'Open Regents Meetings
Should Be Meaningful
See Page 4
:43 a t I.
PARTLY C]LOUDY, CHILLY
Latest Deadline in the State
VOL. LXVII, No. 52 ANN ARBOR, MICHIGANotSATURDAY, NOVEMBER 17, 1956
Does Not Dispute Right To Print;
But 'Dangerous Precedent' Feared
By TAMMY MORRISON
Student Government Council yesterday went on record as "dis-
approving of The Daily's action" in printing a Senior Editorial
endorsing Council candidates.
The Council voted 13 to three in favor of the motion which also
recommended that the Senior Editors seriously re-evaluate their
< Daily First
The Senior Editorial, appearing on the front page of Tuesday's
Daily recommended the election of five candidates. It was the first
time such an editorial had been printed.
Although the Council had no quarrel with The Daily's right to
print such an editorial, it felt that The Daily's monopolistic position
on campus and the precedent the
editorial might establish could be
B endix orp The motion, presented by Cam-
pus Affairs Chairman Lew Eng-
(4N ) man, '57, read:
Selects U "W H E R E A S, The Michigan
Daily, as the sole source and focus
PS e of campus communication, has the
Proj ect Site responsibility to present a fair
and accurate presentation, not
only in regard to its news, but
New Division To Be also in its editorial opinions and;
Q1Ne orth samn us"WHEREAS, The Senior Edi-
.On North Campus tors, as the guiding influence of
Michigan Daily policy, has sup-
By WILLIAM HANEY ported candidates for student go-
Establishment of another re- vernment at a time when no otherI
search-development project at source was open to review or dis-
North Campus will be reviewed pute this action and;
Monday night when Ann Arbor "WHEREAS, many questions
City Council discusses Bendix Avi- have been raised as to the dange-
ation Corporation's proposal for rous precedent established by this
construction of a weapons sys- action;
tems division. "THEREFORE, be it resolved
Bendix has an option-to-buy on that Student Government Council
54 acres of land near Plymouth although it realizes that the Mich-
Road and Green St. Although igan Daily was fully within its
City Council has nothing to do rights in publishing this editorial,
with the transfer of land, an gohon recordasdisapproving on
agreement between city and Ben- The Daily's action in this matter.
dix officials concerning sanitary "Be it further resolved that Stu-
sewage and water facilities must dent Government Council encour-
be reached before the transaction ages serious re-evaluation by the
can be completed. Senior Editors of this action."
According to Guy Larcom, city Members Comment
administrator, the water-sewage Pointing -out that editorials are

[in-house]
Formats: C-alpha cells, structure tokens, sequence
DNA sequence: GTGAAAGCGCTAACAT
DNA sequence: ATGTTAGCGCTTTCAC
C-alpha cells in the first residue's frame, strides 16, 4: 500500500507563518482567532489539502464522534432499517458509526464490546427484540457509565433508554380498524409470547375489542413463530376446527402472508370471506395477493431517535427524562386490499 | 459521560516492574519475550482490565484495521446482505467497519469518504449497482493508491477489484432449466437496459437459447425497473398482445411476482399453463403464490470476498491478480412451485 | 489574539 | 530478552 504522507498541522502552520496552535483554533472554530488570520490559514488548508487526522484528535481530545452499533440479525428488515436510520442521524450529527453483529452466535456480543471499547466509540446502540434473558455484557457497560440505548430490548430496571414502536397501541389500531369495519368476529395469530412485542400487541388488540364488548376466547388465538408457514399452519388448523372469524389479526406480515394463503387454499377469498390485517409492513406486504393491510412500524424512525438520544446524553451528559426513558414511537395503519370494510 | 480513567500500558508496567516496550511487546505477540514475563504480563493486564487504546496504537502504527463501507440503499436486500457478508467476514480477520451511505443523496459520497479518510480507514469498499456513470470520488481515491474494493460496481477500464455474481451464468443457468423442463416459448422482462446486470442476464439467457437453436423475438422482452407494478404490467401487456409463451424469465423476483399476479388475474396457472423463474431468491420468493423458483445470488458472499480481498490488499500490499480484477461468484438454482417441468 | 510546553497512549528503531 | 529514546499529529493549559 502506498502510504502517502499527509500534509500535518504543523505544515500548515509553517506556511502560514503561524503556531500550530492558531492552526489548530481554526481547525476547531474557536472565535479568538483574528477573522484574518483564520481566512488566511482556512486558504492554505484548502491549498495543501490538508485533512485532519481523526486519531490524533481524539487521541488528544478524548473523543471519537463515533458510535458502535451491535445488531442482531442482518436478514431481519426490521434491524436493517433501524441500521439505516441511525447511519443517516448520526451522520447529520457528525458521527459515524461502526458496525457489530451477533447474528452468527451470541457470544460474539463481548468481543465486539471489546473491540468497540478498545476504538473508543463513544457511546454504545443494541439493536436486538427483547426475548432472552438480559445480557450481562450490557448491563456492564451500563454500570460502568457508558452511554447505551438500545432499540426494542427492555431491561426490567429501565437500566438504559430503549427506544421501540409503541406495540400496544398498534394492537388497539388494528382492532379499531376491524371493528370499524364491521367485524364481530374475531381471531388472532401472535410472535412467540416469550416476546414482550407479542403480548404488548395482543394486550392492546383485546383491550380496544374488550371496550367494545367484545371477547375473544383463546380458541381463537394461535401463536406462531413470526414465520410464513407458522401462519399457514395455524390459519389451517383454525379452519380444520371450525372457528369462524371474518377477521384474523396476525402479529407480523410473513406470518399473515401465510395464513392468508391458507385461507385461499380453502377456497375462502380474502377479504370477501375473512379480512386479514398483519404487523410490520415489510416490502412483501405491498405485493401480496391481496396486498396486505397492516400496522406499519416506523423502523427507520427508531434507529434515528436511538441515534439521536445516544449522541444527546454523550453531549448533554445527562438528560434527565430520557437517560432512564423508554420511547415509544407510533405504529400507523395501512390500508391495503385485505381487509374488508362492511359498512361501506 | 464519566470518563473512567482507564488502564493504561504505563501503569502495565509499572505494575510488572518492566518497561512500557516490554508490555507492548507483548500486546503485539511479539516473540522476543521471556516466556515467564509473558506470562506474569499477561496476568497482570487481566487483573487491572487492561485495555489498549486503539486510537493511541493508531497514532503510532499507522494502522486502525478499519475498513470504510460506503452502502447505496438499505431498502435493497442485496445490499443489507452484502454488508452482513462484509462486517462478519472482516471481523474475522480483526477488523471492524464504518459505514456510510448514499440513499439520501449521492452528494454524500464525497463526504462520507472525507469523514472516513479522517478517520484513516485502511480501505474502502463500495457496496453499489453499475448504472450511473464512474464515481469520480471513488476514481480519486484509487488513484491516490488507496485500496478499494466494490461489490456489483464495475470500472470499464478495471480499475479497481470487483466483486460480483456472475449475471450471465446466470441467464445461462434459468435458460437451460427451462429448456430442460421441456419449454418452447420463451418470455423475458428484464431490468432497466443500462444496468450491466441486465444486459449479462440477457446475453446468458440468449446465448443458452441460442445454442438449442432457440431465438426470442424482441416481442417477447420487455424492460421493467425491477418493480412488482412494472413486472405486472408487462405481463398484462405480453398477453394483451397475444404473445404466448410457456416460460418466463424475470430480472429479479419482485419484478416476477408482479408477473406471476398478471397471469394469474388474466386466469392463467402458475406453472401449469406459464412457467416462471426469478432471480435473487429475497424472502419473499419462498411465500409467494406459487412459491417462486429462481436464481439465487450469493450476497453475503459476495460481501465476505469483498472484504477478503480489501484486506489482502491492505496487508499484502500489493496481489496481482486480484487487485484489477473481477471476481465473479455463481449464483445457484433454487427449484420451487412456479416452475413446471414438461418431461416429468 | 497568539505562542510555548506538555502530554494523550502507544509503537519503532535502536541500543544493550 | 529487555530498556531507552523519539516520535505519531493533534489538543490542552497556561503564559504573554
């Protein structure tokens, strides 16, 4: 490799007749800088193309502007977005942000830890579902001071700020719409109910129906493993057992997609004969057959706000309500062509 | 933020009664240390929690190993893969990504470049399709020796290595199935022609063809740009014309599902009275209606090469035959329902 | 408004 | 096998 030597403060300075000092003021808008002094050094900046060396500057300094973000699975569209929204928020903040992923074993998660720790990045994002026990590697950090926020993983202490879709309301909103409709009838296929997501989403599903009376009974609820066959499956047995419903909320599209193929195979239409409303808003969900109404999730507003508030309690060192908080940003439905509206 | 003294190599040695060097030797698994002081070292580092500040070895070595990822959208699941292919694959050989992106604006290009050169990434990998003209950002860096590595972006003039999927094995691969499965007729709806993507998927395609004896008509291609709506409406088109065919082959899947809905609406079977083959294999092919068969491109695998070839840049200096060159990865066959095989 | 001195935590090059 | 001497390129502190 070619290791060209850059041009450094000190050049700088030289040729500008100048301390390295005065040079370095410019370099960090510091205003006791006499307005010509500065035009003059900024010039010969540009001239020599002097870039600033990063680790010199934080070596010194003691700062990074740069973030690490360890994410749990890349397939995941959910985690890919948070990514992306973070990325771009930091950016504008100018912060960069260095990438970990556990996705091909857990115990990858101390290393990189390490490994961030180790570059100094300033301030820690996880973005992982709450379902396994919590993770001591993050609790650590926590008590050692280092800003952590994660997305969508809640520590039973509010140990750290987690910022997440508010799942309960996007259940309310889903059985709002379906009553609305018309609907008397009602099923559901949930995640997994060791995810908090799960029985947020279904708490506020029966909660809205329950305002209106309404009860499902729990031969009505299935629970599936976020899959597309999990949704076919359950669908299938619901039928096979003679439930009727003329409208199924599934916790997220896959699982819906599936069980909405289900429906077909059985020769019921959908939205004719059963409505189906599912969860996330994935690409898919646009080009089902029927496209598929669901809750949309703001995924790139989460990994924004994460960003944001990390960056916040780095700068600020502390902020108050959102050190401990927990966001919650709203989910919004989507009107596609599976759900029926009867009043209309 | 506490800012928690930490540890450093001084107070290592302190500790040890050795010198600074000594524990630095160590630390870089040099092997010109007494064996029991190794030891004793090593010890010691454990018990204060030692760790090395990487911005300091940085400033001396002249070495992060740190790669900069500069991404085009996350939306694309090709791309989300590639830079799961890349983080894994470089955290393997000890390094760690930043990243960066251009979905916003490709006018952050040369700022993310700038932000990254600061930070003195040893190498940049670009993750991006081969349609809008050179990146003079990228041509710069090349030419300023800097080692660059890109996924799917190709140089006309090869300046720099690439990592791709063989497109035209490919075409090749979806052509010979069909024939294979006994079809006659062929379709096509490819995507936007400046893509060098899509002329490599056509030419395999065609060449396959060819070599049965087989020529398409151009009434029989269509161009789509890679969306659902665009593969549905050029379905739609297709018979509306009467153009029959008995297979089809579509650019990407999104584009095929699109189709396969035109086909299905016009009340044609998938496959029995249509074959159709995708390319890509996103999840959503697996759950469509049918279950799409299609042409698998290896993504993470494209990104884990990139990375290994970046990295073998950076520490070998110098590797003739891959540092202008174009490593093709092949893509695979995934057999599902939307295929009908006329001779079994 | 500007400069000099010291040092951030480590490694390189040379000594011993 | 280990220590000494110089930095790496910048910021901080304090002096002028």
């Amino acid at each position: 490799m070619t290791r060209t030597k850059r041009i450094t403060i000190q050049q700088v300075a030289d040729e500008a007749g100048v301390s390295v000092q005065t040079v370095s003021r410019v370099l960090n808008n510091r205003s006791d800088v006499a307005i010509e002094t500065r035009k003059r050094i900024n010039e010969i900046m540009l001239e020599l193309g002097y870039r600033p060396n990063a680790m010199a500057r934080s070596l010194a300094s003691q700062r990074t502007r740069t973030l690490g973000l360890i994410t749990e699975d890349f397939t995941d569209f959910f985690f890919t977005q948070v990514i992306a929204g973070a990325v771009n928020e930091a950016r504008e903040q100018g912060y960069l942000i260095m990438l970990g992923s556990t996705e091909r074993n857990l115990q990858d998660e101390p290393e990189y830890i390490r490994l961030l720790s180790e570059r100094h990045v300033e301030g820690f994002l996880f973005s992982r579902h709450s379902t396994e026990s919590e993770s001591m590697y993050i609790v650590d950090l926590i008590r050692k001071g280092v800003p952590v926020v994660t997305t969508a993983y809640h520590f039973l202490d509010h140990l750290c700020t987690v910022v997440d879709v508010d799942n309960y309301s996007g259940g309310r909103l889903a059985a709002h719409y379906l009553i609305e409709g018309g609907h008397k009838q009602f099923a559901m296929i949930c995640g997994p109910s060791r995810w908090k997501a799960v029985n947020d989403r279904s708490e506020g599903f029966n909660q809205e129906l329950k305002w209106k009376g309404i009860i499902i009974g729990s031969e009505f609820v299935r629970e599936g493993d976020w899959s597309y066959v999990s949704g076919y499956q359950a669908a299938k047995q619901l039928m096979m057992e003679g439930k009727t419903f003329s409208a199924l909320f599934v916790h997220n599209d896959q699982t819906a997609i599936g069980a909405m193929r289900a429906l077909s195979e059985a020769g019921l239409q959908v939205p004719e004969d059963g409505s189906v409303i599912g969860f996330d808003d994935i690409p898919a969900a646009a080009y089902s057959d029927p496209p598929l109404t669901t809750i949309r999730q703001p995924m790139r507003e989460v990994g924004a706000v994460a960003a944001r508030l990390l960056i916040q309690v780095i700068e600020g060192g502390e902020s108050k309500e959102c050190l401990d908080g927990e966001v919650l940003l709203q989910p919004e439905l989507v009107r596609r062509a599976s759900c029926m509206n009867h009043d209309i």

agreement will be "substantially not news stories, Assembly Presi-
the same as that made with dent Jean Scruggs, '58, said "SGC
Parke, Davis & Co." or any organization should not be
telling a newspaper what to do."
Defense Dept. Engman said the Council was
In a speech explaining the ra- merely expressing its disapproval
tionale behind the decision to of the action and was not trying
locate the new division at Ann Ar- to tell The Daily what to do.
bor, Bendix president Malcomb P. Daily Editor Dick Snyder, '57,
Ferguson said the division' "will commented, "It wasn't so much a
concentrate on weapons systems question or right. We thought we
requirements of the Department had a responsibility to do it. We
of Defense" and chose North Cam- agree completely with the need
pus because of "a growing con- for fairness and accuracy."
centration of key research and Newly elected Council member,
s c i e n t i f i c facilities centered Scott Chrysler, '59, said he feared a
around the University of Michi- precedent "because other organi-
gan." zations might do the same thing"
Bendix will construct a large in regard to endorsing candidates.
laboratory and engineering build- Substitute Motion
ing in the same area as the Uni- A substitute motion, which was
versity Aeronautical and Automo- defeated was offered by League
tive laboratories, the Phoenix Me- President Sue Arnold, '57Ed. It
morial laboratory with. its new read:
atomic reactor, and the pharma- "SGC realizes that the Michigan
ceutical-medical research labora- Daily was fully within its rights
tories of Parke, Davis & Co. in the publication of its editorial
Tsupporting certain candidates for
Top Scientists SGC. We do, however, feel that
The new division will be staffed See SGC, Page 6
First Unit Scheduled
For '59 Completion
Daily City Editor
University officials got a "go-
ahead" from the Board of Regents
yesterday on planning for two
North Campus do'mitory units.
Designed to house 1200 students
each, the units are scheduled for
completion in the first semester
of 1959 and 1961.
Cost is estimated at $6,000,000
each at today's prices. Financing
will be on a self-liquidating basis.
Vice-President for Student Af-
fairs James A. Lewis said each
unit will include separate resi-
dences for men and women with
shared recreation and dining fa-